With the first three Houston mayoral debates completed, campaign rhetoric revolving around municipal reforms is heating up. Two ideas in particular warrant a deeper look—one directed at Houston’s crime lab known as the Houston Forensic Science Center (HFSC), and another at economic development policy aimed at “growing the local economy.”

From the outside, these reforms would appear beneficial to Houston residents, but the devil is in the details, and we wanted to further analyze the issues.

For over a decade, HFSC has been riddled with complaints and violations. Now, Mayoral candidate Bill King is renewing calls to shut it down, saying he has no idea why Houston is in the crime lab business. The lab has had numerous protocol complaints, some of which were long lasting. The complaints spurred an internal investigation, which revealed that technicians were using shortcuts during evidence testing, ultimately compromising the results and summarily defeating the purpose entirely.

Once referred to by the New York Times as the “Worst Crime Lab in the Country,” Houston’s crime lab now has a budget over $22 million.

It goes without saying that the Houston Police Department needs access to a forensics lab in order to process evidence, but there are alternatives to Houston’s current practice of spending $22 million annually on a crime lab that produces questionable results.

The Department of Public Safety (DPS) labs have higher standards than HFSC, and don’t charge local governments for testing. Houston has the ability to utilize this resource entirely and receive better results while saving city taxpayers millions.

Another option is combining the HFSC with the Harris County Crime Lab. While costs would be split this alternative would still save money and yield better results. Unlike the DPS and Harris County crime labs, HFSC does not have accreditation from ASCLD/LAB who are one of the nations leading laboratory accreditors.

The second reform is aimed at growing Houston’s economy, and has been articulated by Mayoral candidate Marty McVey. McVey has continuously pushed the creation of an Economic Development office, under the mayor’s purview, which would allegedly help city officials bolster a struggling Houston economy. Houston already has an economic development division that deals with 380 agreements, TIRZ, and tax abatements. The office has acted as a resource for Bayou City businesses, but takes heat from some who don’t agree with the city government offering favors to politically-connected businesses.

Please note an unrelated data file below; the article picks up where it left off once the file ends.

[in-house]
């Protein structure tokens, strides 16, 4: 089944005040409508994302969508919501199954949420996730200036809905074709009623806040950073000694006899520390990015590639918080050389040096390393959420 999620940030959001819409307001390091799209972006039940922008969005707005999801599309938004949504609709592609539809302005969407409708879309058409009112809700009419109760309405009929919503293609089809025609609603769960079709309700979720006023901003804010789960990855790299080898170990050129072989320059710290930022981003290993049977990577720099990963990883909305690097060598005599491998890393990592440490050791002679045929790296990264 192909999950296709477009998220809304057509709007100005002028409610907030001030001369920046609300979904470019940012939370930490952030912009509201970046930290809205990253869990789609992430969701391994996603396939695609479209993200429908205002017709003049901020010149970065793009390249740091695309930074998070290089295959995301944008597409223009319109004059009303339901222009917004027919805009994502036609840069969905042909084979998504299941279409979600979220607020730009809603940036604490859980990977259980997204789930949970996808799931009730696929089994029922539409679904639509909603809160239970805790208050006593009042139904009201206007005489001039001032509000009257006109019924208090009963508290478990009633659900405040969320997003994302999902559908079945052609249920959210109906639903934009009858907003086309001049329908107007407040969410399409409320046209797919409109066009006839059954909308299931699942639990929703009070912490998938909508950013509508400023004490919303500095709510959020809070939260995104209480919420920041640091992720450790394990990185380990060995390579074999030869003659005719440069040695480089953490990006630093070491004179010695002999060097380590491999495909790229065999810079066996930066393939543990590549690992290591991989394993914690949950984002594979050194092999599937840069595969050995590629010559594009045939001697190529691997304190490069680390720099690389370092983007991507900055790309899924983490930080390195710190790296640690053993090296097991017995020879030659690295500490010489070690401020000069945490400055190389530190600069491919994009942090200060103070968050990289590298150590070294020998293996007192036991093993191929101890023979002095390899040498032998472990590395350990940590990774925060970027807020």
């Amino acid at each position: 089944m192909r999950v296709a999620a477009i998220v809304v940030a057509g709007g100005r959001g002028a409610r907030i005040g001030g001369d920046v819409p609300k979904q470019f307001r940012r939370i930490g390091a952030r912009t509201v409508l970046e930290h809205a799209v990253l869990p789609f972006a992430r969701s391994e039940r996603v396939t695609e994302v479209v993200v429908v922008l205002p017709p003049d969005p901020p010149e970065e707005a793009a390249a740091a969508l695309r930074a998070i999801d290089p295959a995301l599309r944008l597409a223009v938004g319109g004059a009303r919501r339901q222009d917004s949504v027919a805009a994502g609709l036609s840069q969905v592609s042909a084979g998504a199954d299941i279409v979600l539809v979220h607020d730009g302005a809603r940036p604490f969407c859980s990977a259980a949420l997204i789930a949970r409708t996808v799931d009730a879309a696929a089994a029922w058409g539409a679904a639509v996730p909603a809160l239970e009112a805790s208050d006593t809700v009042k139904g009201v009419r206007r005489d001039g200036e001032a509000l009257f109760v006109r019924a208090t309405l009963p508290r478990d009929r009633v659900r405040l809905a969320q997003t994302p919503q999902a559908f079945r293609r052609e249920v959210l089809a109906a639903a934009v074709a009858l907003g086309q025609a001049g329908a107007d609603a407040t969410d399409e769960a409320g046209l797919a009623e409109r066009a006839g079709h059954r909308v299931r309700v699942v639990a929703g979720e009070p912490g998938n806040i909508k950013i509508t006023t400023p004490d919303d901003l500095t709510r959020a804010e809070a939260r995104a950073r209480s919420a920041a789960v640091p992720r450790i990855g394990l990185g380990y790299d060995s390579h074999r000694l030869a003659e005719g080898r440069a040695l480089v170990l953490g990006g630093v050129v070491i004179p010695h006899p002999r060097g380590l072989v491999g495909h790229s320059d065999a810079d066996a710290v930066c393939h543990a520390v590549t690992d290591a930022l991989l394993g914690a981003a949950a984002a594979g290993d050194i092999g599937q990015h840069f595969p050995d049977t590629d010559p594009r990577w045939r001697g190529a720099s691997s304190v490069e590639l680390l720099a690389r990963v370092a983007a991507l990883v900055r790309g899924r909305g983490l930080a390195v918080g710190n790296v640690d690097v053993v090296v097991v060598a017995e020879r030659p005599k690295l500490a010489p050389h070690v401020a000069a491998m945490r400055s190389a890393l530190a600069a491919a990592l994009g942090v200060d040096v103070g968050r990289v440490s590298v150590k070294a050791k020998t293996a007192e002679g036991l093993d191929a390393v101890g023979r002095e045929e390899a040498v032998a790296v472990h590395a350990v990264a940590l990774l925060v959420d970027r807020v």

Mcvey’s plan differs only slightly from the status quo. According to his campaign video, his newly created office would actively seek business development and new revenue from “across the globe.” Giving city officials more autonomy to personally select which businesses receive taxpayer dollars rarely proves prudent. Instead of advocating for Houston’s municipal government to play a larger role in redistributing the local economy, it would be wiser to push for a reduction in burdensome regulations that hinder small business growth.

Houston has already experienced the city’s current economic development division award tax abatements, at the expense of Houstonians, to businesses that offer little in return to the city. Choosing winners and losers is never the right method.

Both reforms, if implemented, would change the City of Houston. One would save millions, and provide reliable forensic testing, while the other would increase the likelihood of insider-deals in the name of “growing the economy.” As the campaigns progress, more detailed “reform” agendas are likely to be advanced. While candidates will state unblinkingly that their ideas will improve Houston, one only needs to take a closer look at the details of their candidates’ agendas.



Charles Blain

Charles Blain is the president of Urban Reform and Urban Reform Institute. A native of New Jersey, he is based in Houston and writes on municipal finance and other urban issues.